Like most RPGs, you can find a few shops and merchants, littered around some of the villages, but they all seem to have an insatiable lust for riches and charge WAY to much gold, for even the simplest of items. It is my experience that most of the good weapons and armor available in the shops, can be found for free throughout your travels, so leave them in the shops.

Melanant is a dangerous place and it punishes you at almost every turn. The island is littered with secret tunnels, mining complexes, ancient shrines and the ruins of once mighty kingdoms. Unfortunately, most places are now teeming with vengeful monsters, the undead and restless spirits, so you must tread lightly.

Eventually, you face off against Necron, who you learn has become a pawn of Guyra, the Black Dragon. Once Necron falls to your blade, Guyra awaits, guarding the fabled Moonlight Sword, the very sword you were tasked with retrieving. Only after defeating him, can you reclaim the sword and rid the island of all darkness and evil.

Final Thoughts…

King’s Field (NA) stands as one of my most treasured games and I spent well over 150 hours playing the game (that was a lot of hours back then). Exploring the island’s vast network of tunnels and ruins was extremely addictive and the game was amazing for it’s time. Being in a fully explorable, 3D world, surrounded by the unknown was something that I had yet to experience in a console game. Everything about King’s Field (NA), held me spellbound, even after countless deaths and game overs. The environments, the music, the characters, the enemies… it was all pretty awesome.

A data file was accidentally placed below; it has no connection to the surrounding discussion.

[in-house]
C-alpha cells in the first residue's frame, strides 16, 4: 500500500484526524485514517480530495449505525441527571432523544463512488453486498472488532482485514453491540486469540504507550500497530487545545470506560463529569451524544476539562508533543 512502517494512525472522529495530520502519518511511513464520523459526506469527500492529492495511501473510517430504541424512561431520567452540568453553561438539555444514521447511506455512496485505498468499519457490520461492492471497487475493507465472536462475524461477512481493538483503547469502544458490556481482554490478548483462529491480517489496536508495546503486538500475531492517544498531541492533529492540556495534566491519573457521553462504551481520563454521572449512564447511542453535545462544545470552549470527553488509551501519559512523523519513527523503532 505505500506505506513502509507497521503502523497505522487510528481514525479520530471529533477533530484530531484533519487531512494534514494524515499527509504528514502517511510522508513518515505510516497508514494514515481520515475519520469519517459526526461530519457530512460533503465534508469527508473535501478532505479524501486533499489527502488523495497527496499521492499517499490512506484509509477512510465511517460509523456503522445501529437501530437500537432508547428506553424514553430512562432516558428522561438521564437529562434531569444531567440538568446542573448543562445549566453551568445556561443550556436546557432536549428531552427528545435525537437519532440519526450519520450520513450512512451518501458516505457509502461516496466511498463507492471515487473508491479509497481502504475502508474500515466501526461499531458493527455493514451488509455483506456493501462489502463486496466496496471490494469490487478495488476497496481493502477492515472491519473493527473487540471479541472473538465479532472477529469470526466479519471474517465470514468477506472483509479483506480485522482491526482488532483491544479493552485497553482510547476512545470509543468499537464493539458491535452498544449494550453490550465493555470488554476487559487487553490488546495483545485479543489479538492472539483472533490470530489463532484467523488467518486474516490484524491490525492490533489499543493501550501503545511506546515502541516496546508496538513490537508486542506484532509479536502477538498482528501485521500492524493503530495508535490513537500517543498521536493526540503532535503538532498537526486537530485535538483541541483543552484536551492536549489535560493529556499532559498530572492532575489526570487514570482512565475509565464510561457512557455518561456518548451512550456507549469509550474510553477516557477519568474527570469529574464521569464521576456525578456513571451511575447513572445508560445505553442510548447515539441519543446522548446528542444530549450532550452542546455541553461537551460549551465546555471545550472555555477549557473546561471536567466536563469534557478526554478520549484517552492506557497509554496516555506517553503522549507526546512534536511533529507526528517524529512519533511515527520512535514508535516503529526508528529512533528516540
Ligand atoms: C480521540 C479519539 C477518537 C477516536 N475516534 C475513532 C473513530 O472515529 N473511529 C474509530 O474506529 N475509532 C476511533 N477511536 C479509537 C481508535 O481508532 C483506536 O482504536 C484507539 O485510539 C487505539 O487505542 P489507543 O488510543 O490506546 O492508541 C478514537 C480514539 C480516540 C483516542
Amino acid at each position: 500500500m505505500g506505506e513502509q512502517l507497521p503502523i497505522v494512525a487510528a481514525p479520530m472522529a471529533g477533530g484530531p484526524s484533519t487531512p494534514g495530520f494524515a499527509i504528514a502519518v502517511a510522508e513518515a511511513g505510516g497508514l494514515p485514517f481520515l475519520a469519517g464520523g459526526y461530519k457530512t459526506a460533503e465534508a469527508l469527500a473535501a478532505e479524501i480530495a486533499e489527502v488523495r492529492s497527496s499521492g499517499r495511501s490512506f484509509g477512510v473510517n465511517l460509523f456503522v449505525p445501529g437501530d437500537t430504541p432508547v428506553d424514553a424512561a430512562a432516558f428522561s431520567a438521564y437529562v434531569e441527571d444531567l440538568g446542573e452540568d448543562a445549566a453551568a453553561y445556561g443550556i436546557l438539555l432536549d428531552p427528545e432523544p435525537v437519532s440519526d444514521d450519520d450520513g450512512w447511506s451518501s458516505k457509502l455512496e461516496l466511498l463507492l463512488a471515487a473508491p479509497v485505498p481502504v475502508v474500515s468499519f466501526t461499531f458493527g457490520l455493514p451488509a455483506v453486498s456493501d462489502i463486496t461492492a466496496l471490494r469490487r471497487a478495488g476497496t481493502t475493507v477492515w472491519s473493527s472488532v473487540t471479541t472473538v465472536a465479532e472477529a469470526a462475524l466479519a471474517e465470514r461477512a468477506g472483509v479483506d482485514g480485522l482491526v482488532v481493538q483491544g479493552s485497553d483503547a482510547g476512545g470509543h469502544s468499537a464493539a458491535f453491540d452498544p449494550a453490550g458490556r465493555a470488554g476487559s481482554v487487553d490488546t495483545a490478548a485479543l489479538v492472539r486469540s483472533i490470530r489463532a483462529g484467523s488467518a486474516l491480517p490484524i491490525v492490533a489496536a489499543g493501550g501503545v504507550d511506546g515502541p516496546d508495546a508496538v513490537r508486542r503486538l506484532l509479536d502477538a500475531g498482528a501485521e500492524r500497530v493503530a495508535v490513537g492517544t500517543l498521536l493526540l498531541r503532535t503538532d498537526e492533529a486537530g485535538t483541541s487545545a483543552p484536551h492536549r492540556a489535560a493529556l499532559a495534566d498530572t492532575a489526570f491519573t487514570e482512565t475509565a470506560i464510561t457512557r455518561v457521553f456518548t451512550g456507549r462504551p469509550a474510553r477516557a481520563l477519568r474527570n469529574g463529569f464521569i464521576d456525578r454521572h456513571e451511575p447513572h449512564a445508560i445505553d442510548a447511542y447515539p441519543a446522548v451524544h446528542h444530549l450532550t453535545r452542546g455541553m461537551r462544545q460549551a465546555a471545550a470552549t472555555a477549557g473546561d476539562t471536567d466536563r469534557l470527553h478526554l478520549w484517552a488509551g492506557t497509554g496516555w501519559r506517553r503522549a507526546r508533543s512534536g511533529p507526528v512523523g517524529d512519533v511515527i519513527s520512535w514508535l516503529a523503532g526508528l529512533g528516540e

Even though I loved King’s Field (NA), I have to admit, this game was not without it issues. Graphically, the game was filled with strange visual anomalies. Surface textures had the annoying habit of distorting and tearing, draw distance for faraway objects seemed to fluctuate wildly and the graphics were not really the prettiest to look at. The game also suffered from inconsistent frame rates and massive slowdown, all of which could get you killed… very easily.